SCM Frigo’s Technical Director Mirko Birnabei presented another case study illustrating the successful installation of CO2 technology in a warmer climate. Bernabei looked at an installation in a meat factory in France, in a location with a similar climate to the United States. The installation, comprised of a CO2 booster MT and LT with parallel compression and total heat recovery, provides both cooling and heating in one unit. Parallel compression maximises the efficiency of the system when the weather is hot or during heat recovery mode in wintertime, which decreases power consumption compared with a traditional booster unit.

Accurate CO2 system controls

Peter Dee, Sales & Service Director, Danfoss North America, one of several manufacturers that supply mechanical and electronic rack controls and case controls, presented his company’s involvement in one of the first CO2 transcritical supermarket installations in the US, at a Whole Foods store in Brooklyn, New York. The 56,000 ft2 (5,203 m2) store features a CO2 trancritical refrigeration system, combined heat and power (CHP), and air handling units (AHU) with hot and chiller water. One of the most significant successes of the project was strong industry collaboration and contractor training.

Also speaking from the perspective a leading controller and component manufacturer was Louis Morris, Applied Engineering Manager at Micro Thermo Technologies a subsidiary of the Parker Hannifin Corporation. Micro Thermo Technologies has worked on 80 locations that use CO2 as a refrigerant, and focuses on providing a holistic, system approach that ensures none of an installation’s heating and cooling systems are competing each other. To illustrate this approach Morris described the way in which all of the subsystems in an IGA store in Terrebonee, Québec, Canada are interconnected, so that the condensers, RTU (rooftop units), lighting, racks and cases influence each other. The 40,000 ft2 (3,716m2) store has 105 cases, 15 coolers/freezers, one centralised CO2 trancritical system with heat reclaim. The installed Micro Thermo Technologies control system collects all the data needed to provide efficient case control, such as ambient temperature, humidity, dewpoint, liquid temperature, and liquid pressure. In turn, the system enables the cases to provide important information to the interconnected systems relating to defrost and emergency situations. The goal is for the system to be predictive.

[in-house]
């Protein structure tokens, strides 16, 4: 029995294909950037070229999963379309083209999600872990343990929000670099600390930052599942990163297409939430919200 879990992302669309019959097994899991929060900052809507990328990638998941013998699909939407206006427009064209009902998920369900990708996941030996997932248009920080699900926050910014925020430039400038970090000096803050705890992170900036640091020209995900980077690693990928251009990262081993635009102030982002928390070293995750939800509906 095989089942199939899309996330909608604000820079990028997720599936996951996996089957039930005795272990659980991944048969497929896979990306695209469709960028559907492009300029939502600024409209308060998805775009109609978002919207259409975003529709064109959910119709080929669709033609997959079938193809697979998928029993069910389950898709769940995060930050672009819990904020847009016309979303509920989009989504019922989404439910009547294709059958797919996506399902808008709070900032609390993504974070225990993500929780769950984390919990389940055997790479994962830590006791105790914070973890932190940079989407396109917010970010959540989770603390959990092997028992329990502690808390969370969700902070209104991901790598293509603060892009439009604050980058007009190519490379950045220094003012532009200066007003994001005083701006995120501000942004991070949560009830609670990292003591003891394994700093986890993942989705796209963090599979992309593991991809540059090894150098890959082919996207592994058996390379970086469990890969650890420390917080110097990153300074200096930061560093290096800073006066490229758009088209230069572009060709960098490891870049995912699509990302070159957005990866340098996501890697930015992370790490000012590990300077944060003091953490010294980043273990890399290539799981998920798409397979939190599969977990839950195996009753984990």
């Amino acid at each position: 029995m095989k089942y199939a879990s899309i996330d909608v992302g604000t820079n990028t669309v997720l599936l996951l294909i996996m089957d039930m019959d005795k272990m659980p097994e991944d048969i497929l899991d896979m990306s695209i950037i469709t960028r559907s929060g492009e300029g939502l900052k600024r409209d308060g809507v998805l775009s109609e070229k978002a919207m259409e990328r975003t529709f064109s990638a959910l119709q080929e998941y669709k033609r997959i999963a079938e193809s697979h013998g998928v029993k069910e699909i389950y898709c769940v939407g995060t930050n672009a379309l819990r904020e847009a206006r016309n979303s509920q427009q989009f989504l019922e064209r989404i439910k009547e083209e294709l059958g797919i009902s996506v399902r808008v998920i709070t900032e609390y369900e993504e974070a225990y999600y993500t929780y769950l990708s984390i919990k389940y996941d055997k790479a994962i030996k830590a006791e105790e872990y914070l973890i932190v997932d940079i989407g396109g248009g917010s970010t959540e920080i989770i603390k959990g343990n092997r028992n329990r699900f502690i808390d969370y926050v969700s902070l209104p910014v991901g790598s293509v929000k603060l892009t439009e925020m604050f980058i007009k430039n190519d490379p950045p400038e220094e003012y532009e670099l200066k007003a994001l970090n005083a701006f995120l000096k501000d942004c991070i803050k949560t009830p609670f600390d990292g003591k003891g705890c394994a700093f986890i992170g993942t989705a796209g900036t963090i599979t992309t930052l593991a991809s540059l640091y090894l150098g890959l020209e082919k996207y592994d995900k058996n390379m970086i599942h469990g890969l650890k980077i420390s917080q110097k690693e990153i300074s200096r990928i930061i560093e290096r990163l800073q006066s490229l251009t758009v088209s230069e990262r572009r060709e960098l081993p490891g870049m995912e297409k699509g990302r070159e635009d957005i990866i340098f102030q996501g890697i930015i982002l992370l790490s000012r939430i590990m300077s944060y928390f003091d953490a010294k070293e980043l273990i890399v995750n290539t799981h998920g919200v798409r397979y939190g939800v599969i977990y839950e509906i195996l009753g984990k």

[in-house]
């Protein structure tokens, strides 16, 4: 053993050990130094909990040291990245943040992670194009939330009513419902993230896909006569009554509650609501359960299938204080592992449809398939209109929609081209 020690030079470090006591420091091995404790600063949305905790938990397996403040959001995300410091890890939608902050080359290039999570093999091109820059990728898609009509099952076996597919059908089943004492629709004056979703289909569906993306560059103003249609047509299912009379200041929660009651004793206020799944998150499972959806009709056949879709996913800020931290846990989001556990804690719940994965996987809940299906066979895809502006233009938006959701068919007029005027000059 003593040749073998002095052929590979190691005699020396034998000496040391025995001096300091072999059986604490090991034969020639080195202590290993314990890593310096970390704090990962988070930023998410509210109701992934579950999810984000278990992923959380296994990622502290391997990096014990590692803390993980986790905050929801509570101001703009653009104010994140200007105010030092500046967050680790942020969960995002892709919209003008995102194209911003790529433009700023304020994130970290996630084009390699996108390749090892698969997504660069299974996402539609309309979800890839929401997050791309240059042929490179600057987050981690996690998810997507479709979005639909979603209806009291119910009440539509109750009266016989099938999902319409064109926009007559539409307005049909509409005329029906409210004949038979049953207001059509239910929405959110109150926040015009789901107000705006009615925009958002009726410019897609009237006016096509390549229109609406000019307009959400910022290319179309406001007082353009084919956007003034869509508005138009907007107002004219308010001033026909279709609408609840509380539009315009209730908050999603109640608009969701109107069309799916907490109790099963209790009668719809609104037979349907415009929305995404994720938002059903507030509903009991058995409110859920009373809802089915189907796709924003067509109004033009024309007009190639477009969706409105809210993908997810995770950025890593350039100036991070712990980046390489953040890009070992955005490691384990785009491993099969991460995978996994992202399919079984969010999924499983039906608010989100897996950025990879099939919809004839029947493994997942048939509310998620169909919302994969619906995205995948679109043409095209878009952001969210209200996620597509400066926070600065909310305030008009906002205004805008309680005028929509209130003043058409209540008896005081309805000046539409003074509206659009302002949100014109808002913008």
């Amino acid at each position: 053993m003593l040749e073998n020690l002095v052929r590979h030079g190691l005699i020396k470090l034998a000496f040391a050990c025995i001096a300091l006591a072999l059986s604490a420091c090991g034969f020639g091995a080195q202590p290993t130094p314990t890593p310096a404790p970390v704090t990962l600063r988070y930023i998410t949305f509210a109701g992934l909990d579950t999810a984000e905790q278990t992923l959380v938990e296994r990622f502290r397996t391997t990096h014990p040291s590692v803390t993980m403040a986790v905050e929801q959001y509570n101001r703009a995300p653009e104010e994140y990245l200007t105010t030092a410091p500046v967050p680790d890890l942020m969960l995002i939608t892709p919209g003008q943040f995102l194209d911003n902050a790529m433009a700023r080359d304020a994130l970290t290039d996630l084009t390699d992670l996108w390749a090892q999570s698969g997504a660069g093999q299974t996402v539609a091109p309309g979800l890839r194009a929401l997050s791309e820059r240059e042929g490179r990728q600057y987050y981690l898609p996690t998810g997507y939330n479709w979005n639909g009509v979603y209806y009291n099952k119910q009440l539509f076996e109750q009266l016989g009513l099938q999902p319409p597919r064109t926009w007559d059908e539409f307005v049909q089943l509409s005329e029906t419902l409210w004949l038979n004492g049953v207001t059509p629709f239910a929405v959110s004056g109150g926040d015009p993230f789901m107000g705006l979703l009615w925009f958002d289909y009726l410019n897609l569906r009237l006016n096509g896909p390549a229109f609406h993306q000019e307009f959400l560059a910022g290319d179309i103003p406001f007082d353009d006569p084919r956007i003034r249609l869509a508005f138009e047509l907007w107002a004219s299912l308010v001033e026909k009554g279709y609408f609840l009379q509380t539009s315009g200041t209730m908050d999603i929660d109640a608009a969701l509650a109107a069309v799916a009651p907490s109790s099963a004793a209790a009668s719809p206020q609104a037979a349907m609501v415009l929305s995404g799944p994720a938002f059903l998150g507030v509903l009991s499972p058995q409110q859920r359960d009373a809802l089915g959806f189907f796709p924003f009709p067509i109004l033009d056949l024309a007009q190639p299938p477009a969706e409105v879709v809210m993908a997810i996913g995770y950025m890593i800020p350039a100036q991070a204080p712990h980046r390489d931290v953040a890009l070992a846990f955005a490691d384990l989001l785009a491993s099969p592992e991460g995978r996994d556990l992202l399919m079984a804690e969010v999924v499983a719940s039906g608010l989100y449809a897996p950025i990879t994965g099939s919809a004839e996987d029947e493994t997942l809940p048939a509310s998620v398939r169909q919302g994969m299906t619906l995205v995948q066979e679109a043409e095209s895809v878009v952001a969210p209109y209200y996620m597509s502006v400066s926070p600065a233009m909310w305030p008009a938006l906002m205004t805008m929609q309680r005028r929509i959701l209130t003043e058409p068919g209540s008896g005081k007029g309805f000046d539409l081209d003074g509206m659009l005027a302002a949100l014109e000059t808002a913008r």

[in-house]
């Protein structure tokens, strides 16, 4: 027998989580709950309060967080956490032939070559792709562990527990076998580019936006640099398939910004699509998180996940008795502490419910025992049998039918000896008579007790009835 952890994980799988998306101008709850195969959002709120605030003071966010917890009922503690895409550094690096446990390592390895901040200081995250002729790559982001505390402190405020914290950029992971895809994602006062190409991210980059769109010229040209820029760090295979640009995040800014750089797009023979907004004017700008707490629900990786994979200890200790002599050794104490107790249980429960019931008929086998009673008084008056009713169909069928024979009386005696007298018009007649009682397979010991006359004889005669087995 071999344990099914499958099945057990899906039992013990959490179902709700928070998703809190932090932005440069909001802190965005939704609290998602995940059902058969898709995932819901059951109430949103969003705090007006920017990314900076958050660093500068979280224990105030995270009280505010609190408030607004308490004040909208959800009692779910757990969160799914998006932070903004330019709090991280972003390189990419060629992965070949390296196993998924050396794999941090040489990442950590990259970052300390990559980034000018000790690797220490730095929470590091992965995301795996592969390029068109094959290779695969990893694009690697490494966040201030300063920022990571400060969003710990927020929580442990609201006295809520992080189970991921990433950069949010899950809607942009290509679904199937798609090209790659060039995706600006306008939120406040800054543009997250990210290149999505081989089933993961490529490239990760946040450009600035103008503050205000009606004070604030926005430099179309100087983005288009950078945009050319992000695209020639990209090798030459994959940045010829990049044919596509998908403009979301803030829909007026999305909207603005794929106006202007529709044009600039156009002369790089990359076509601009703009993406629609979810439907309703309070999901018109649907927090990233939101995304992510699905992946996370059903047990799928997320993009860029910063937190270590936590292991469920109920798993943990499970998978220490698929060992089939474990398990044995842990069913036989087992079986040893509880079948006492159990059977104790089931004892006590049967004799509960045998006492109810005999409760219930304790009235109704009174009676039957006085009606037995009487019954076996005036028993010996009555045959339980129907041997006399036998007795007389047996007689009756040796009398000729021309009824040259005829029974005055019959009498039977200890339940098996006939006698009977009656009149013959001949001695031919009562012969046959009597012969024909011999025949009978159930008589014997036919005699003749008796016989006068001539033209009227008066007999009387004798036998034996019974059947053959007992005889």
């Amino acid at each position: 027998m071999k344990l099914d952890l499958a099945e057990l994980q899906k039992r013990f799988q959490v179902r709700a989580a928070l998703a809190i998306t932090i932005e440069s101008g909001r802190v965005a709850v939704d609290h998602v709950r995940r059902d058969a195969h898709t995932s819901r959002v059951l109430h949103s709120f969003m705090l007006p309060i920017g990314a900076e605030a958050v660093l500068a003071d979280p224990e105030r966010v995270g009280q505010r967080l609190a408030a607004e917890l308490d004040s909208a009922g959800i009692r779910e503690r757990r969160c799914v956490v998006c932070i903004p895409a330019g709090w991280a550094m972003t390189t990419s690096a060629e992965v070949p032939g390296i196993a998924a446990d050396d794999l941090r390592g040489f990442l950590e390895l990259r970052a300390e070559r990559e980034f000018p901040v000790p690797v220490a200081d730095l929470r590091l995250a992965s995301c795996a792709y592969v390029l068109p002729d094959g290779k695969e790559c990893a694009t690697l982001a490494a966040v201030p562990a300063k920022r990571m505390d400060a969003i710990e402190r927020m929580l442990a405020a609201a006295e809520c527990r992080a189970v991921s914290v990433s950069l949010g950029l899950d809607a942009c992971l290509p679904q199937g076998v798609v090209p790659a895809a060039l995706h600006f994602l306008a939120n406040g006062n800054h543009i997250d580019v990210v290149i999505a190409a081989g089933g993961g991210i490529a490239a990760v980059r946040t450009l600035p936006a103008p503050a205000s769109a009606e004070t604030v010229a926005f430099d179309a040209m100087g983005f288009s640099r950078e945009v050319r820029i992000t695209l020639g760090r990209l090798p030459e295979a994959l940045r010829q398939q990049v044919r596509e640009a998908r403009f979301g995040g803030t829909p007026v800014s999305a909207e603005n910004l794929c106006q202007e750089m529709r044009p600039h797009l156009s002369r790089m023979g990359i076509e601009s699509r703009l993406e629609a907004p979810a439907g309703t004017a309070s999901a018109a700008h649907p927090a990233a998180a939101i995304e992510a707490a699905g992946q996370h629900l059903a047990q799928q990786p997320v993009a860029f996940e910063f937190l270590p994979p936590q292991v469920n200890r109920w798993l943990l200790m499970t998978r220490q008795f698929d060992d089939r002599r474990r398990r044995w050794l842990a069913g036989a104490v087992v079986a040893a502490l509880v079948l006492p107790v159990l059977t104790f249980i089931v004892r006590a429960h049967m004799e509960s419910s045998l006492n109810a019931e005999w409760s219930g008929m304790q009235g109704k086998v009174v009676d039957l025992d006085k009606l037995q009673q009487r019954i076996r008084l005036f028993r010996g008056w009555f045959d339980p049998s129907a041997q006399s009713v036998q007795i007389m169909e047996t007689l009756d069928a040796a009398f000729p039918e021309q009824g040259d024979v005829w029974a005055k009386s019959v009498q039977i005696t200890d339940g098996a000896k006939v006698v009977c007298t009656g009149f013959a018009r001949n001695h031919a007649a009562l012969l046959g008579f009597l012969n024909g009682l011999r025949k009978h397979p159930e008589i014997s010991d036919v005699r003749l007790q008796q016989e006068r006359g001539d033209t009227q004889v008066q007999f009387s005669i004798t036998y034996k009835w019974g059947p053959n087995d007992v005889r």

CO2 booster system advantage versus R404A DX

In his presentation Andre Patenaude Director - CO2 Business Development Emerson presented a Life Cycle Climate Performance (LCCP) comparison of a CO2 booster system and an R404A DX system. Compared to the latter a CO2 transcritical booster system has a 64.5% lower carbon footprint at 70°F (21°C). Patenaude also discussed the lower compression ratio of a 15HP CO2 compressors compared to a 15 HP CO2 compressor: 2.9:1 versus 3.5:1, which is explained by the higher CO2 suction pressures. Emerson manufactures a variety of compressor operating envelopes, all of which come equipped with CoreSense electrical controls, reducing maintenance costs, increasing system uptime, and which records a history of all trips, alarms run our and starts.

Also presenting on the advantages of CO2 systems versus HFC DX systems were Tom Wolgamot, Principal Engineer / Branch Manager, DC Engineering, and Dan O-Brian, Vice President of Zero Zone, who compared three similar sized Whole Foods stores, one with a CO2/R407A system, one with a DX LT/Glycol system, and one with a distributed system. In terms of monthly store main feed usage the CO2/R407A installation had the best results.